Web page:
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Tuesday, 19 October 2010



SPEECH Date Tuesday, 19 October 2010 Page 77 Questioner Speaker Sidebottom, Sid, MP Mr SIDEBOTTOM (Braddon) (9.35 pm)— Yesterday, the member for Canberra in her first speech made mention and paid tribute to public servants and the important job they do. That caused me to reflected on the important job that public servants do in my electorate. I thought I would share some thoughts on that and talk about my local Centrelink offices. Approximately 40 local employees in the two customer service centres in Burnie and Devonport provide faceto-face access for the community and customers in relation to about 140-plus different payments and services. Services are also available to the community through Centrelink’s national call centres—25 of them in fact—and through its online services via the Centrelink website. These customer service centres provide services to 43,739 customers within the Burnie and Devonport regions. Five Centrelink agents and one Centrelink access point are present in rural, regional and remote locations in my electorate to enhance customer access to Centrelink services. Local specialist services are also provided by a range of employees through visiting services, seminars and one-to-one support and advice, including via the Centrelink community engagement officer, the multicultural services officer, the Indigenous services officer, the rural services officer, a social work service and financial information services officers. As you can see, Centrelink has a full suite of services available to its local customers. Services are delivered to mutual customers in partnership with a range of service providers within the community including, for example, educational institutions, a wide range of state government agencies, local community sector emergency relief providers, emergency shelters and other agencies providing housing support, support services for various groups including youth, people with disabilities, carers, older Australians, refugees and Indigenous Australians, local councils and Job Services Australia providers.

Source House Proof Yes Responder Question No. in our region. They coordinated the north-west jobs, training and education forums in Devonport and Burnie in April 2010, and responded to redundant workers in companies including Tas Paper, McCains, Tascot Templeton and Caterpillar. They are also continuing to work with Burnie Polytechnic, targeting both potential and current customers attending their ‘returning to study’ and ‘preparing for work’ courses. An introduction is provided to the group regarding Centrelink’s online services, followed by one-onone assistance to navigate the Centrelink website to explore potential entitlements and/or online servicing opportunities. This partnership allows Centrelink to engage with some of the more vulnerable customers in a relaxed environment. Other partnership activities include continuing to build relationships with Youth Justice, exploring strategies for partnering to provide positive outcomes for youth at risk in our local community, and working with the local hospitals to cater more effectively to individual customer needs, looking at what services we need to put in place for customers as they exit hospital. These are just some of the examples of the terrific service that our local Centrelink service providers offer to their customers, and I am sure those experiences are shared by other members of this House in their own regions. It is important that we do recognise the excellent work of our public servants, not just in Centrelink but also in this building and also, as the member for Canberra rightly pointed out, in this capital city itself. I found some of the facts and figures in relation to Centrelink and the services they provide nationwide to be quite staggering. For example, there are $84.2 billion worth of payments in the nation, 313 nationwide customer service centres, seven million customers, $32.7 million worth of phone calls and 114 million letters. (Time expired)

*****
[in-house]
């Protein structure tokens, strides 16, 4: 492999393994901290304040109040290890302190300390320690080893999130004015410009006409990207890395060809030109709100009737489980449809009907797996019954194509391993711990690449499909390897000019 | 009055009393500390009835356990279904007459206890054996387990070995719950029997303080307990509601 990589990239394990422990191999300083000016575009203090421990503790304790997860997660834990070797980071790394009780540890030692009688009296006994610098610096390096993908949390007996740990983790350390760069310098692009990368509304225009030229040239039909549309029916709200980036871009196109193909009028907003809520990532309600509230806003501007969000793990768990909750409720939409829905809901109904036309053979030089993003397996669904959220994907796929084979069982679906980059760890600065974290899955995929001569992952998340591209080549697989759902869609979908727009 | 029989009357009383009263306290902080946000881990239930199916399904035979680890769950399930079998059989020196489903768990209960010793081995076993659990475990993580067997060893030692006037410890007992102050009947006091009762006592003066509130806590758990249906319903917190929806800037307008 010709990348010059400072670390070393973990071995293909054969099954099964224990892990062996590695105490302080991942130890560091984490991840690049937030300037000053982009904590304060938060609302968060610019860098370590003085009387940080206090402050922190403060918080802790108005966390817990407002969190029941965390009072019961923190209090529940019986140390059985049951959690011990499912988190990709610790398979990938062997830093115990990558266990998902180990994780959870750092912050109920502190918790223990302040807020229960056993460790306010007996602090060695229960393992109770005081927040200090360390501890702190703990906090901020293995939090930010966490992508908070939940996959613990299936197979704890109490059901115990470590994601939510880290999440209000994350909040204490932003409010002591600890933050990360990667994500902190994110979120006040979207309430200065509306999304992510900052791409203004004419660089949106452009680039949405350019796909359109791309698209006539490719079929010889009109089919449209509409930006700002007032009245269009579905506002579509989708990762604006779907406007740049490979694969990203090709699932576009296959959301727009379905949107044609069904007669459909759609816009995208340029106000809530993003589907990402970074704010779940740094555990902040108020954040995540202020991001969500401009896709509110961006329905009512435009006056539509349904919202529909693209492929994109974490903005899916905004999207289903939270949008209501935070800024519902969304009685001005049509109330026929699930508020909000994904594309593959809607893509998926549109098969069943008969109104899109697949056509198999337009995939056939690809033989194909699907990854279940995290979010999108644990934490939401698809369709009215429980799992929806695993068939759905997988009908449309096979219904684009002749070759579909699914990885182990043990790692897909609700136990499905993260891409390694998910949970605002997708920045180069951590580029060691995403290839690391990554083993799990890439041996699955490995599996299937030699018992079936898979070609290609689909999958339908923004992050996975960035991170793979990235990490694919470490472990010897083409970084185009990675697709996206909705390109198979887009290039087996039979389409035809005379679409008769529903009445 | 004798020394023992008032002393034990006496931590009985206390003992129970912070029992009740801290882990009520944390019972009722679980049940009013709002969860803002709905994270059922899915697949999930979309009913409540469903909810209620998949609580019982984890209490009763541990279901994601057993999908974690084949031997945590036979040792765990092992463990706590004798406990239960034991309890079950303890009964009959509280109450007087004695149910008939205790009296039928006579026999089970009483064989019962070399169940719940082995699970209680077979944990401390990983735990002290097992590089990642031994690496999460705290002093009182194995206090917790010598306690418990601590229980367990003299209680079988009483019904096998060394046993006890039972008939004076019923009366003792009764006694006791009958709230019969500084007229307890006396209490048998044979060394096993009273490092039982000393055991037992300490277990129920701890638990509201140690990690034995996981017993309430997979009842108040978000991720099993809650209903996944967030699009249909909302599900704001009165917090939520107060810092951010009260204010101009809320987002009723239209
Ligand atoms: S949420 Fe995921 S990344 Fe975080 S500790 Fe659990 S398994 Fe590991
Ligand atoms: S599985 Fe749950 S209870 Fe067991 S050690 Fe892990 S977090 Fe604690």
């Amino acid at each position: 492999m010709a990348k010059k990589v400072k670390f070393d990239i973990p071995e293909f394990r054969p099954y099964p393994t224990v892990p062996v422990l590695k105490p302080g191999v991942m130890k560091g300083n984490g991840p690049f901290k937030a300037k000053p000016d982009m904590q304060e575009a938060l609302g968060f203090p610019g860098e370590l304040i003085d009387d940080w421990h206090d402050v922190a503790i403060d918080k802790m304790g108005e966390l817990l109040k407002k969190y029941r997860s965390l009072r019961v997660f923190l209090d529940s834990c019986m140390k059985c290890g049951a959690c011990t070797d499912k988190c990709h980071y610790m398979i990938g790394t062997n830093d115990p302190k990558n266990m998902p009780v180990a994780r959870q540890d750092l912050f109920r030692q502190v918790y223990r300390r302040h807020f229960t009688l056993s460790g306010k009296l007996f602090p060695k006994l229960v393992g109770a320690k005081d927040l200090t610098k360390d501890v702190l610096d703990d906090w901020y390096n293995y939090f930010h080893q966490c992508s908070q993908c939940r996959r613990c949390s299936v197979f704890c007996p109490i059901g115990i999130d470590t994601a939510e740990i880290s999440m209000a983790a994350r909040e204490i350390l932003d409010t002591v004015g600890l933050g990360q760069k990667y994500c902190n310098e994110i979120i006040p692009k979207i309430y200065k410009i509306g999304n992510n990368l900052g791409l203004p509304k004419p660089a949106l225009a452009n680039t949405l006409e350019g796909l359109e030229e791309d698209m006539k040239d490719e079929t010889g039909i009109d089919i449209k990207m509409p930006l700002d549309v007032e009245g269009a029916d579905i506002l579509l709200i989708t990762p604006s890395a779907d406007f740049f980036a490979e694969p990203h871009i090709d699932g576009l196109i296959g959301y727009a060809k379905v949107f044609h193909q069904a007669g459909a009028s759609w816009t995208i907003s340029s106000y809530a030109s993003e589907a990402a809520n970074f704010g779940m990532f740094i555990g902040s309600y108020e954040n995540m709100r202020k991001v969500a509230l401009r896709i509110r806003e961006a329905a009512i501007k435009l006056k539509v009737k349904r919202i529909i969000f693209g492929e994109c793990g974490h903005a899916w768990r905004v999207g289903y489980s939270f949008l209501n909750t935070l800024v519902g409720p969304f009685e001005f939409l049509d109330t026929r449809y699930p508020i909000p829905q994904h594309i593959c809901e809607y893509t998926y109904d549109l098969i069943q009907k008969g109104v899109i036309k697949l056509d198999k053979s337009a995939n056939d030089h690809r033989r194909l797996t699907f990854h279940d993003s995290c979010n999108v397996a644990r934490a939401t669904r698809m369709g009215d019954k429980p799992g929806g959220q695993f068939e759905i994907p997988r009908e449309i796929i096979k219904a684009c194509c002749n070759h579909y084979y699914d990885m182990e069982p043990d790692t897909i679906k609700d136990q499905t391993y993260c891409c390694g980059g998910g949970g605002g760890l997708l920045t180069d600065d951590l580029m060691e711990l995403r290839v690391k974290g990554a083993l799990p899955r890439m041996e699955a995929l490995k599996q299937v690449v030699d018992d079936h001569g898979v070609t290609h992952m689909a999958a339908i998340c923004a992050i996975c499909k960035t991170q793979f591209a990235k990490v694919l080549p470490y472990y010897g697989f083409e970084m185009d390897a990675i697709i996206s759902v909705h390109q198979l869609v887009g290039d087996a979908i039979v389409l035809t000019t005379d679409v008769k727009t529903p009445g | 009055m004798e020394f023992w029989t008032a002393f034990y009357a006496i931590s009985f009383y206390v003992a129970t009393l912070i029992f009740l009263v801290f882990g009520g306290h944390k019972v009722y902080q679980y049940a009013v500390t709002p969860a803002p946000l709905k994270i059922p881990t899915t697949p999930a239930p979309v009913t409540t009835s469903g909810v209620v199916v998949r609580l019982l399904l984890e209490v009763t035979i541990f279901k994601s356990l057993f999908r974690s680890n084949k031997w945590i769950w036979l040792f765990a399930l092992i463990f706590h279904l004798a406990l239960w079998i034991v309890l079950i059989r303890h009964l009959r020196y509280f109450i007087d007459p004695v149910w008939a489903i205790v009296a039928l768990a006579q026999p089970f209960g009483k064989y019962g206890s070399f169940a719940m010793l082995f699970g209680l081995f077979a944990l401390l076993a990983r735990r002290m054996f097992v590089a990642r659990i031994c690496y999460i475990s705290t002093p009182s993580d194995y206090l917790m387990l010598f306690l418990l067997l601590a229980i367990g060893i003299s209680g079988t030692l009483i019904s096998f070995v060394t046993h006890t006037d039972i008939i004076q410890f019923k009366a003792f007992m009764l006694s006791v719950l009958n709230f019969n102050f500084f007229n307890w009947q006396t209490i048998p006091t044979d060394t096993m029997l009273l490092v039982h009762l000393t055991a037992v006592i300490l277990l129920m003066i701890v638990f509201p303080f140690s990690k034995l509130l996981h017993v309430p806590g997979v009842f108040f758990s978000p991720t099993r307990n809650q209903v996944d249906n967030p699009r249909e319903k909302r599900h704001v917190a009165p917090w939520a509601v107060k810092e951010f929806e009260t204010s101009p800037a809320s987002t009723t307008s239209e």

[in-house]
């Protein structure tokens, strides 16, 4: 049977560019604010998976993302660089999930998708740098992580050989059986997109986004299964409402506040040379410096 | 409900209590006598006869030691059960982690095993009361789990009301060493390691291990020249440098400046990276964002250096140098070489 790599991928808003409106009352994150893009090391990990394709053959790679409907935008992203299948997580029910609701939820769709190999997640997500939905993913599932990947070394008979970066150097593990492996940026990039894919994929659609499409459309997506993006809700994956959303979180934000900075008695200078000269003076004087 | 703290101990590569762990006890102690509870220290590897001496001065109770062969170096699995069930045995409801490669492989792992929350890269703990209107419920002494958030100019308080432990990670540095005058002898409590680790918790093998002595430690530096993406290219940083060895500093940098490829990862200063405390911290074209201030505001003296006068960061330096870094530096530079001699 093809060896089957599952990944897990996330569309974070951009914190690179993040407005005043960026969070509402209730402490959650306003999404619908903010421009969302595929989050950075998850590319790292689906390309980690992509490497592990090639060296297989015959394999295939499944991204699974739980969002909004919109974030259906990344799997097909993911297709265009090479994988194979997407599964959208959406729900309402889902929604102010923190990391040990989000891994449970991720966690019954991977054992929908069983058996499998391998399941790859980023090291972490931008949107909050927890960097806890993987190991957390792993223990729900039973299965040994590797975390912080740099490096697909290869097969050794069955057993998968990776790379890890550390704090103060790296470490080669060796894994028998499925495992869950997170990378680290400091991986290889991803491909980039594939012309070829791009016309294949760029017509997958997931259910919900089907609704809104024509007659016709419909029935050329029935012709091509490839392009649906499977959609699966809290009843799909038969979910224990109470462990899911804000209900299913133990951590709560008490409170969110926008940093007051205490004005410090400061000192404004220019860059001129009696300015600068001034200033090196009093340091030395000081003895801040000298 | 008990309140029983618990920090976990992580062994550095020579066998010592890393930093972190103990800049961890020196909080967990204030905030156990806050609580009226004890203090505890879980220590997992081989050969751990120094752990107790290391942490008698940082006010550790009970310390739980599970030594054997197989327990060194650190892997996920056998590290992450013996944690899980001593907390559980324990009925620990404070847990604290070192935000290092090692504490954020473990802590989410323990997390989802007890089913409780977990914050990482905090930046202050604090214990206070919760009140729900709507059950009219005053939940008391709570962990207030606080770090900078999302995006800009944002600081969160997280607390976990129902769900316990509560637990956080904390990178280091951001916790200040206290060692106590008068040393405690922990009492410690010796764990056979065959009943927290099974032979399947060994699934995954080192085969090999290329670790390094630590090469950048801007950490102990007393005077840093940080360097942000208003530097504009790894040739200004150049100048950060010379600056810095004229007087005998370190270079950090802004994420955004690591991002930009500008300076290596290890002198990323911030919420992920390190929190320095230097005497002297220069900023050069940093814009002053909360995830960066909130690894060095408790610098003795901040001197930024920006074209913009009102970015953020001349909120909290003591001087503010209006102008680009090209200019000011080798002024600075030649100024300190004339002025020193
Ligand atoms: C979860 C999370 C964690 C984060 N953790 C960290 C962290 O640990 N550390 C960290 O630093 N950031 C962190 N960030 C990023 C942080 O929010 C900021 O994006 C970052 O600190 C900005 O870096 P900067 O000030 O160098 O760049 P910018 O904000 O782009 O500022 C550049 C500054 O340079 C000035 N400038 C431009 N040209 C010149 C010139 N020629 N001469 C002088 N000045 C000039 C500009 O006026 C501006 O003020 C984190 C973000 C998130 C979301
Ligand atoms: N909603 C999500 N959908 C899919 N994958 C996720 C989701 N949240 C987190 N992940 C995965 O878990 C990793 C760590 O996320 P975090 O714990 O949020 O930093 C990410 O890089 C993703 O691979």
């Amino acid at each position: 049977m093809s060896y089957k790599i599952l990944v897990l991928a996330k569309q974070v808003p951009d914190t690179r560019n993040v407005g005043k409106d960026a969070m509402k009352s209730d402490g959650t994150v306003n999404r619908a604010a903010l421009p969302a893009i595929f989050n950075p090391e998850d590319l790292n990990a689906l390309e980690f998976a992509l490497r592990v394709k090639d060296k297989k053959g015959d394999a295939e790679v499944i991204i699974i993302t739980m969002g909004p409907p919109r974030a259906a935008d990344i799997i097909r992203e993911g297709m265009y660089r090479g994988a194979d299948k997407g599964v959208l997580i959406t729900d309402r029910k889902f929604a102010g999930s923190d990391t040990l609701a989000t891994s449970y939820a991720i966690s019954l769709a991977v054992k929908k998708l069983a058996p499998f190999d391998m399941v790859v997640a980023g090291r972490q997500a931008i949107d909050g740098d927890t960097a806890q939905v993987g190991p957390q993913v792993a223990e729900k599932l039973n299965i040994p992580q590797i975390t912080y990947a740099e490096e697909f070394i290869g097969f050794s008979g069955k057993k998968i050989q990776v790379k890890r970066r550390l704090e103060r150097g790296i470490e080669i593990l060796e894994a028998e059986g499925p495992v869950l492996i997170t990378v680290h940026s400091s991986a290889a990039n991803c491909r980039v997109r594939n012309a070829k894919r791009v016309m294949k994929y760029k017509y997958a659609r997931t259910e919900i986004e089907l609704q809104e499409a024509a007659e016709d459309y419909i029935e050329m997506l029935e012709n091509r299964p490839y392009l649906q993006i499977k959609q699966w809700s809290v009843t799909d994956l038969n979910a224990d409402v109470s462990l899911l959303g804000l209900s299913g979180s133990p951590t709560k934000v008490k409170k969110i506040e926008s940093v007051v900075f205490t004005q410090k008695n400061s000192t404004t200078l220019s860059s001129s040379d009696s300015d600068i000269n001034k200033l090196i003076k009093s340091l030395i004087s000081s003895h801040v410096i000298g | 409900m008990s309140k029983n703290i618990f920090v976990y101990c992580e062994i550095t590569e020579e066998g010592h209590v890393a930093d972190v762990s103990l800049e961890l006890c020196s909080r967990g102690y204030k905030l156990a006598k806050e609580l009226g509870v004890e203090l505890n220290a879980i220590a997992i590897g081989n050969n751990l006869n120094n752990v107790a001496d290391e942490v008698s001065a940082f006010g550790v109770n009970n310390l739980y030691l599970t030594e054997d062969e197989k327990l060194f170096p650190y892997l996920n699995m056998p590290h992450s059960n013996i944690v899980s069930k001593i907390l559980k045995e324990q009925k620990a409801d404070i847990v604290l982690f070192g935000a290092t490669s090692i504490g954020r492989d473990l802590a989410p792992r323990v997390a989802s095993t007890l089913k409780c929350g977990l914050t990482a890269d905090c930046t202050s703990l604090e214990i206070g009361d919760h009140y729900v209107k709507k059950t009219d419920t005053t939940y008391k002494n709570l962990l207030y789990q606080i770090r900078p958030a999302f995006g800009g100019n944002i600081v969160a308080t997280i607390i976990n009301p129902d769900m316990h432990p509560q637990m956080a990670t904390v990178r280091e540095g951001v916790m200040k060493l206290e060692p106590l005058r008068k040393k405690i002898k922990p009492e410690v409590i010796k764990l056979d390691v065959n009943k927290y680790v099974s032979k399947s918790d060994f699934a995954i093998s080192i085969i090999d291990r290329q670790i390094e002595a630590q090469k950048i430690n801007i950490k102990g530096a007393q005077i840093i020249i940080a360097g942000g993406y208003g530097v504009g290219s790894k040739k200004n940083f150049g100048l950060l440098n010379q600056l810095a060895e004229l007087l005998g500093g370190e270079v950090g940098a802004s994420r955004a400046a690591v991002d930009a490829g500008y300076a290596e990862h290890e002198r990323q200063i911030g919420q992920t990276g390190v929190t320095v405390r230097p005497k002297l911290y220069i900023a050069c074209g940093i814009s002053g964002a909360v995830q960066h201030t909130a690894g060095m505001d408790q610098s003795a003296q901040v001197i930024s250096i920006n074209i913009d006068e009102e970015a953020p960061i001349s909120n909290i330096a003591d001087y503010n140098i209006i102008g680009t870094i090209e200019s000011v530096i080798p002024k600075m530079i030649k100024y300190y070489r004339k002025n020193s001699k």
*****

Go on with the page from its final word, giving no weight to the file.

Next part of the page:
I have many recent examples of positive outcomes from Centrelink partnering with other service providers on the north-west coast of Tassie. They partnered with Burnie City Council to organise the Burnie Jobs Expo in August 2009 and they organised the Centrelink Skills and Jobs Expo in Devonport in July 2010. These expos were held as a consequence of the large job losses experienced CHAMBER